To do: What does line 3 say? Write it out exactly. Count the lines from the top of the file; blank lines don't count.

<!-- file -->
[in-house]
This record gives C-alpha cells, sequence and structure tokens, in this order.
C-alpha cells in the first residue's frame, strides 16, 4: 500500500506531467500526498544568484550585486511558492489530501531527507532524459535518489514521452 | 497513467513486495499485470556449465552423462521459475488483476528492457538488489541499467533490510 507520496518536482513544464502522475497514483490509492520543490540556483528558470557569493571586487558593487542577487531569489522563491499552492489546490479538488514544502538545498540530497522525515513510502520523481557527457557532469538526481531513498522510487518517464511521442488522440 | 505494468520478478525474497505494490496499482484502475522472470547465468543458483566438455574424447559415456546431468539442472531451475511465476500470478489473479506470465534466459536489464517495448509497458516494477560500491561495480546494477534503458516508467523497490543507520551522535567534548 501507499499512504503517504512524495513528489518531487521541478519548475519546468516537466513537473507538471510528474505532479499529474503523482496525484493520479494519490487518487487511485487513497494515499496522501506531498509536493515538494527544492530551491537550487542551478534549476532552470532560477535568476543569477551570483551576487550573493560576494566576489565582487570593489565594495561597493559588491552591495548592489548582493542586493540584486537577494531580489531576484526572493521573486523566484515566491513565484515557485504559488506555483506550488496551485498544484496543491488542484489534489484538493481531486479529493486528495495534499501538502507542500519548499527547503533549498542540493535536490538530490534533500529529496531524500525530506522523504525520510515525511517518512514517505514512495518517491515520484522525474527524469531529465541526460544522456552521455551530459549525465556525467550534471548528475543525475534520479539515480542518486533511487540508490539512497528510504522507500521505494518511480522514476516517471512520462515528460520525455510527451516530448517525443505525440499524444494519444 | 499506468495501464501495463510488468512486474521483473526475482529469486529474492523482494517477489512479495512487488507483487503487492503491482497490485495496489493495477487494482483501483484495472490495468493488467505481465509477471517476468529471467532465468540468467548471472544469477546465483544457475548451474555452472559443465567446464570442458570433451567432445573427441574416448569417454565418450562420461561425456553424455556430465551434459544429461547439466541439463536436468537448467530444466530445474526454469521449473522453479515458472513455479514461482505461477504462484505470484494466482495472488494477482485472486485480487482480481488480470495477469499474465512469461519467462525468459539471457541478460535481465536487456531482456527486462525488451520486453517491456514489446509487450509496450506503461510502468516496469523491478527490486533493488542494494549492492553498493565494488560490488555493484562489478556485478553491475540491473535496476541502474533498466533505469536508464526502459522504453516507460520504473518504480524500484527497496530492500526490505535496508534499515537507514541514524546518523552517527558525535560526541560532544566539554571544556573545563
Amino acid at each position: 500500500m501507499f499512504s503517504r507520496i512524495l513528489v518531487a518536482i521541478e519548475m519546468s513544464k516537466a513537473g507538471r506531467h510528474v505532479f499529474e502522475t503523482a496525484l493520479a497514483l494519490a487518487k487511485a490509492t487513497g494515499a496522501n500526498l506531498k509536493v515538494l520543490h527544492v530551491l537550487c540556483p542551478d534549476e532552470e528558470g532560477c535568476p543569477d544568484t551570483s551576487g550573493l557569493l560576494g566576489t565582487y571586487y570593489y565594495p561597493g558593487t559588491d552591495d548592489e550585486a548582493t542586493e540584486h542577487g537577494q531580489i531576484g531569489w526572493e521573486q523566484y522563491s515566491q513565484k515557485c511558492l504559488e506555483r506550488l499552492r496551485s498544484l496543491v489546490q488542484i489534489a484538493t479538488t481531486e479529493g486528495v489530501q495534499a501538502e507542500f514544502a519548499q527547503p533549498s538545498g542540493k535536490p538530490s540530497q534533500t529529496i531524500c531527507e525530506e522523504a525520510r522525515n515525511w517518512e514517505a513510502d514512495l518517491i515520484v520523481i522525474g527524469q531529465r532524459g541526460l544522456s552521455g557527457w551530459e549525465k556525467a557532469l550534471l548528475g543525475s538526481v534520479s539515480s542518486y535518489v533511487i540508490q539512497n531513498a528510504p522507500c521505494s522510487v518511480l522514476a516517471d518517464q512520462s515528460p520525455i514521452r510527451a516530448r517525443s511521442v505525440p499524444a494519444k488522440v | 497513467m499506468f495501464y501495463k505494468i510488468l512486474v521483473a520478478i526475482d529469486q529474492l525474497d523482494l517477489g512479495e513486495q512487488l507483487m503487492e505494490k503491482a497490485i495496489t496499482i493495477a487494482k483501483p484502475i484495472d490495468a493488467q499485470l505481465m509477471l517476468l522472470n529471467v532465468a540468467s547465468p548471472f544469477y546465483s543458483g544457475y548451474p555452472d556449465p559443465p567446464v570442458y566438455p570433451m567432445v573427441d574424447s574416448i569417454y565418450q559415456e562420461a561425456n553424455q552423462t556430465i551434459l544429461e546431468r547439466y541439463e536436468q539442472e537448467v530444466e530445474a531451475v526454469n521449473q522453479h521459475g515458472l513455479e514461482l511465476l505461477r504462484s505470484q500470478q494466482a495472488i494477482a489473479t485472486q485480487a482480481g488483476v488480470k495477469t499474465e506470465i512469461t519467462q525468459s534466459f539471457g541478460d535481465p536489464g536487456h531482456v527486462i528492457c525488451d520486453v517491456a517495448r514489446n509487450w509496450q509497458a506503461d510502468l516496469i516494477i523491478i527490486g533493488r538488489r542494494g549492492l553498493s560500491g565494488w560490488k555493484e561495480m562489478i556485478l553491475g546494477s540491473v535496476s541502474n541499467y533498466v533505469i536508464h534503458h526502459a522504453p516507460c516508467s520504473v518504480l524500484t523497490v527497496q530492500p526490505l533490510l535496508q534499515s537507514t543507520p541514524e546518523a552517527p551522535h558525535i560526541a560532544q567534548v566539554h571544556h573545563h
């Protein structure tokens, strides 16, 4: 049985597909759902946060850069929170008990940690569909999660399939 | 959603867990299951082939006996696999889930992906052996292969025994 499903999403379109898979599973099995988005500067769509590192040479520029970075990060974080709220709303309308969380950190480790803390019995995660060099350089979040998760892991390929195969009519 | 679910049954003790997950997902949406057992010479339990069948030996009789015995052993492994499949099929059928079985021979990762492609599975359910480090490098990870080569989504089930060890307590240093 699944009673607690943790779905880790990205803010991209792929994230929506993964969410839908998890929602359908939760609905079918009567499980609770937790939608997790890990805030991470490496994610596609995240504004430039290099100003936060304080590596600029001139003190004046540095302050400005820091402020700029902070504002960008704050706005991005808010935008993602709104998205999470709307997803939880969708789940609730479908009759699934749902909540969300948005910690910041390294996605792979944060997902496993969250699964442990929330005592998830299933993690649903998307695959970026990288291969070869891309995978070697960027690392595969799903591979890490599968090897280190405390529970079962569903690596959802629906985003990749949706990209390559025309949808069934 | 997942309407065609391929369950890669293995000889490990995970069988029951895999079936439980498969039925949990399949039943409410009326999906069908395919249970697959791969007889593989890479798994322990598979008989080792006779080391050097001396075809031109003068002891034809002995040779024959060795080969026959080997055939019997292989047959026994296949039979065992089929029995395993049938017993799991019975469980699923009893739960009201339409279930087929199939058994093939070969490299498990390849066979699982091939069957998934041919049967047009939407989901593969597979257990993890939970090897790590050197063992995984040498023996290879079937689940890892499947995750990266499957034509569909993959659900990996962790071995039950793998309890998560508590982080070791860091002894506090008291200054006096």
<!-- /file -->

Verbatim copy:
C-alpha cells in the first residue's frame, strides 16, 4: 500500500506531467500526498544568484550585486511558492489530501531527507532524459535518489514521452 | 497513467513486495499485470556449465552423462521459475488483476528492457538488489541499467533490510 507520496518536482513544464502522475497514483490509492520543490540556483528558470557569493571586487558593487542577487531569489522563491499552492489546490479538488514544502538545498540530497522525515513510502520523481557527457557532469538526481531513498522510487518517464511521442488522440 | 505494468520478478525474497505494490496499482484502475522472470547465468543458483566438455574424447559415456546431468539442472531451475511465476500470478489473479506470465534466459536489464517495448509497458516494477560500491561495480546494477534503458516508467523497490543507520551522535567534548 501507499499512504503517504512524495513528489518531487521541478519548475519546468516537466513537473507538471510528474505532479499529474503523482496525484493520479494519490487518487487511485487513497494515499496522501506531498509536493515538494527544492530551491537550487542551478534549476532552470532560477535568476543569477551570483551576487550573493560576494566576489565582487570593489565594495561597493559588491552591495548592489548582493542586493540584486537577494531580489531576484526572493521573486523566484515566491513565484515557485504559488506555483506550488496551485498544484496543491488542484489534489484538493481531486479529493486528495495534499501538502507542500519548499527547503533549498542540493535536490538530490534533500529529496531524500525530506522523504525520510515525511517518512514517505514512495518517491515520484522525474527524469531529465541526460544522456552521455551530459549525465556525467550534471548528475543525475534520479539515480542518486533511487540508490539512497528510504522507500521505494518511480522514476516517471512520462515528460520525455510527451516530448517525443505525440499524444494519444 | 499506468495501464501495463510488468512486474521483473526475482529469486529474492523482494517477489512479495512487488507483487503487492503491482497490485495496489493495477487494482483501483484495472490495468493488467505481465509477471517476468529471467532465468540468467548471472544469477546465483544457475548451474555452472559443465567446464570442458570433451567432445573427441574416448569417454565418450562420461561425456553424455556430465551434459544429461547439466541439463536436468537448467530444466530445474526454469521449473522453479515458472513455479514461482505461477504462484505470484494466482495472488494477482485472486485480487482480481488480470495477469499474465512469461519467462525468459539471457541478460535481465536487456531482456527486462525488451520486453517491456514489446509487450509496450506503461510502468516496469523491478527490486533493488542494494549492492553498493565494488560490488555493484562489478556485478553491475540491473535496476541502474533498466533505469536508464526502459522504453516507460520504473518504480524500484527497496530492500526490505535496508534499515537507514541514524546518523552517527558525535560526541560532544566539554571544556573545563